Favorite Features

A potential asset for fleet owners, this system tracks a vehicle's location and also monitors its speed and how long it sits idle. It would also come in handy for parents of teenage drivers -- theoretically speaking, of course.

While originally intended for commercial fleets in van form, the Transit Connect passenger wagon makes an excellent alternative to minivans, which are anything but mini these days. It can carry a family of seven or bikes, surfboards or other gear, all while being easier than an SUV to load and unload.

Vehicle Details


Short-wheelbase (SWB) wagon versions of the 2017 Transit Connect seat five passengers across two rows, while long-wheelbase (LWB) models hold seven across three rows. Second-row captain's chairs are standard in the top-line Titanium Wagon and optional on the XLT but reduce passenger count to six. Cargo vans have two seats up front, with 128.6 cubic feet of rear storage for LWB models and 103.9 for SWB versions. With rear seats that can fold, flip or be removed, even a passenger version can swallow a lot of gear. Up front, the Transit Connect looks familiar to the Ford family’s stylish Focus and Escape.


When it entered its second generation four years ago, the Ford Transit Connect said goodbye to the high-top sneaker shape of its predecessor and hello to a far more stylish aesthetic. Thankfully its larger shape still works in its favor where practicality is concerned. This is one of the few small vans offering the choice of a traditional liftgate or split cargo doors that open up to 180 degrees. A short-wheelbase Transit Connect is 173.9 inches in length, while a long-wheelbase model is over a foot longer at 189.7 inches.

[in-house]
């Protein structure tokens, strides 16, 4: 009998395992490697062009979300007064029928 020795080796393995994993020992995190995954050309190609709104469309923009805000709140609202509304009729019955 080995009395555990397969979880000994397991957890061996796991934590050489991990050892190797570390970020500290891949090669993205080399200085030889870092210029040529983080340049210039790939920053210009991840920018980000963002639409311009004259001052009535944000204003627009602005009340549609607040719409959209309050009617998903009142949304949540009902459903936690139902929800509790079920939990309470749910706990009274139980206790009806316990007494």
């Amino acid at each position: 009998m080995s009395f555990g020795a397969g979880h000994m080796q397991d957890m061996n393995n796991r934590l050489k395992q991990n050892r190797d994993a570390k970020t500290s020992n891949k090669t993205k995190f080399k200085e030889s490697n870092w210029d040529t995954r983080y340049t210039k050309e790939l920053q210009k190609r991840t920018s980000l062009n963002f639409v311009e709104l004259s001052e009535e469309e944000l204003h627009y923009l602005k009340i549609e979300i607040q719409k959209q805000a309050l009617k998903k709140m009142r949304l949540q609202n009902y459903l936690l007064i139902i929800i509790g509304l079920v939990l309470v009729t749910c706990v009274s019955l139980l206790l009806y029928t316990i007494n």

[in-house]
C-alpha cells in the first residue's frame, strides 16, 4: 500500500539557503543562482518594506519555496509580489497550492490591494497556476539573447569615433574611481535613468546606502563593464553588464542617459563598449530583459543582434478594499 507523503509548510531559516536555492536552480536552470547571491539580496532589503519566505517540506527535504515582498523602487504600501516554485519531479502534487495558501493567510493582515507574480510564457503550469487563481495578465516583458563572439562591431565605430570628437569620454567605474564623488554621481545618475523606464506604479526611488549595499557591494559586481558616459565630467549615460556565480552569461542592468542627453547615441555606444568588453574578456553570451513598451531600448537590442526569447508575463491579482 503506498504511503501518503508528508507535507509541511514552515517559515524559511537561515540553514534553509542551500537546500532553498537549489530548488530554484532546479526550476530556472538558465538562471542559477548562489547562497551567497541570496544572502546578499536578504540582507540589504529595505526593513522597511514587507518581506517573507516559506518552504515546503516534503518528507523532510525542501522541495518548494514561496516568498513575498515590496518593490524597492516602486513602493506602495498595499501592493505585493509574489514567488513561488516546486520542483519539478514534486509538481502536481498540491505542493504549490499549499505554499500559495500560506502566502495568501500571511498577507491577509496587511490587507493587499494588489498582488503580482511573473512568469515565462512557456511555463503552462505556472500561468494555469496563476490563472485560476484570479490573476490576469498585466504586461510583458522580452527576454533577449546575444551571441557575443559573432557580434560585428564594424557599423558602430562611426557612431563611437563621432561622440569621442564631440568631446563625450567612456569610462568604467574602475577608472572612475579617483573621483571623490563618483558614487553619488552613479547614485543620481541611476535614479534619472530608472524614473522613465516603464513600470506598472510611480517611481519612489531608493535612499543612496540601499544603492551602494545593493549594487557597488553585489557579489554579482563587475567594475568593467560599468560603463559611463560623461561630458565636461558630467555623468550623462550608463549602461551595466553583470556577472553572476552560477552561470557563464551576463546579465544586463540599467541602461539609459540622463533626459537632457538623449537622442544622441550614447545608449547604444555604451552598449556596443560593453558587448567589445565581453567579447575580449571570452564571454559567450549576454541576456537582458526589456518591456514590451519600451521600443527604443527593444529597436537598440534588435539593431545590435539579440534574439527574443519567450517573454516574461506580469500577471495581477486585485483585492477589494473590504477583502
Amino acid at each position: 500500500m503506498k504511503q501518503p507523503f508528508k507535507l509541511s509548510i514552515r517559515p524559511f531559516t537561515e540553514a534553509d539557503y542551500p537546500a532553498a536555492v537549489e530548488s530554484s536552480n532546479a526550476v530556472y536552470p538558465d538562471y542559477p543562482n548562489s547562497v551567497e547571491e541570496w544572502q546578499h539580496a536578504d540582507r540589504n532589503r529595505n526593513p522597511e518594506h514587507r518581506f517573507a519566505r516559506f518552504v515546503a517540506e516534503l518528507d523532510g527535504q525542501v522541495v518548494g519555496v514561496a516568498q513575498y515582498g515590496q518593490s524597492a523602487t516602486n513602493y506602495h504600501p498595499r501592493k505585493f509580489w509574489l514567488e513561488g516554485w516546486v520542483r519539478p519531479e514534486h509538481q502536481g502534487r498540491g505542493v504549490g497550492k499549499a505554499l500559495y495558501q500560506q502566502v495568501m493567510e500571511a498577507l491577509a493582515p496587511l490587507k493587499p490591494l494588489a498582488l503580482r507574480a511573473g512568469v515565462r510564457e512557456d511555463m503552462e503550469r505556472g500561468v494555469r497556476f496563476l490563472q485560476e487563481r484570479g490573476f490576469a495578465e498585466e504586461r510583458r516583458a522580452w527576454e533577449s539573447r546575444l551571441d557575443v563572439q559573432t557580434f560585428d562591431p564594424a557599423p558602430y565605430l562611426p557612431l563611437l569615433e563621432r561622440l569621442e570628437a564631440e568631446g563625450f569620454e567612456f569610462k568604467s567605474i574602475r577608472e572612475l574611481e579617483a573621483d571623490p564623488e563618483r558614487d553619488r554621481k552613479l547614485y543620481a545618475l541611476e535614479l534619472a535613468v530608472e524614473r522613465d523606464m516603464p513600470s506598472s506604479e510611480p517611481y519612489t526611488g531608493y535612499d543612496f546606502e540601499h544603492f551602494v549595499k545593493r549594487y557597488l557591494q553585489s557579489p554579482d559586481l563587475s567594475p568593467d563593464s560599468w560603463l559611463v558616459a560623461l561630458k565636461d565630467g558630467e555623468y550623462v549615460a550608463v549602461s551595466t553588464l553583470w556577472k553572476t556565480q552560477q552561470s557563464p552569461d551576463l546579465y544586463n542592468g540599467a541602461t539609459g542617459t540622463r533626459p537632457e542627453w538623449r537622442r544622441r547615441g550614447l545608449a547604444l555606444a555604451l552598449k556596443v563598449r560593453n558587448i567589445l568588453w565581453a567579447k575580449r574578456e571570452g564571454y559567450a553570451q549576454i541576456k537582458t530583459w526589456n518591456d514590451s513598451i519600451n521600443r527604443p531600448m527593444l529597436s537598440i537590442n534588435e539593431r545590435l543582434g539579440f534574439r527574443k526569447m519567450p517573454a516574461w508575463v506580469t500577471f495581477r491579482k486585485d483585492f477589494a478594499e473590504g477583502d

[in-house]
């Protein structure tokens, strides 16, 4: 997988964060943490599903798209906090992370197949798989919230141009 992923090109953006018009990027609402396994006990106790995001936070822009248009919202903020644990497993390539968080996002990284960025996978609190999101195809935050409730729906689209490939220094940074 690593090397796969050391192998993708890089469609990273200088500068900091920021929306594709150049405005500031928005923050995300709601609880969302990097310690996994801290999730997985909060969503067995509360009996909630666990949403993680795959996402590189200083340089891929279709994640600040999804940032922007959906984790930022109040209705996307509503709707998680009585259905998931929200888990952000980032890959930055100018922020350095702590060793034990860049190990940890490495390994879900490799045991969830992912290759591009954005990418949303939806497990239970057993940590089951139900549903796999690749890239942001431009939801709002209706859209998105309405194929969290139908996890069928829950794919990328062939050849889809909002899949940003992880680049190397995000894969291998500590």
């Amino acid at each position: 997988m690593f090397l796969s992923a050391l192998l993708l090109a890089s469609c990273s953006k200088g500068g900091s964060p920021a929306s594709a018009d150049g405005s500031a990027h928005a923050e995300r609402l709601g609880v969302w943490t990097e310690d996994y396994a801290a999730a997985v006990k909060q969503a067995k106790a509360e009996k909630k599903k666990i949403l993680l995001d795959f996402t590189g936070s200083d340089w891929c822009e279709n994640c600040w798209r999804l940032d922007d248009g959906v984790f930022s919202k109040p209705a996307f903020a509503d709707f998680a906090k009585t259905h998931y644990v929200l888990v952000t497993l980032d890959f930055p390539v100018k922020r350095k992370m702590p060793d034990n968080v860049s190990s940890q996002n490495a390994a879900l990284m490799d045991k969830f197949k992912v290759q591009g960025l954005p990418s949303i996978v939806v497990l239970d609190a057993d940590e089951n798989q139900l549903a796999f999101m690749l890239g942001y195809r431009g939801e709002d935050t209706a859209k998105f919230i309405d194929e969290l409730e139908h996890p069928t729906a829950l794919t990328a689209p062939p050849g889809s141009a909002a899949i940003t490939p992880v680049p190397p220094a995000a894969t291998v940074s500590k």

Notable Standard Equipment

The 2017 Ford Transit Connect is available in XL, XLT and -- in passenger form -- Titanium trims. The least expensive Transit Connect, an XL cargo model, has just the basics like vinyl seats, air conditioning, AM/FM stereo with audio input jack, 6-way manual-adjust driver's seat, tilt/telescoping steering wheel and rear cargo lights. Base XL passenger versions also come with cruise control and rear-window defroster. You'll have to pay extra or step up to the more recommendable XLT version to get better amenities like cloth seats and a rearview camera.

Notable Optional Equipment

Helpful features include front and rear parking sensors, rearview camera and choice of swing-out rear doors. Ford's Sync infotainment systems with Bluetooth wireless connectivity are now easier to recommend, especially the new Sync 3 system that offers navigation and Apple CarPlay and Android Auto connectivity. A top-line Titanium Transit Connect passenger wagon includes leather seating (heated up front), dual-zone climate control and auto-dimming rearview mirror. The Titanium model can also be had with blind-spot monitoring with rear cross-traffic alert and panoramic glass roof. Cargo models can be configured to accommodate a variety of commercial and delivery needs.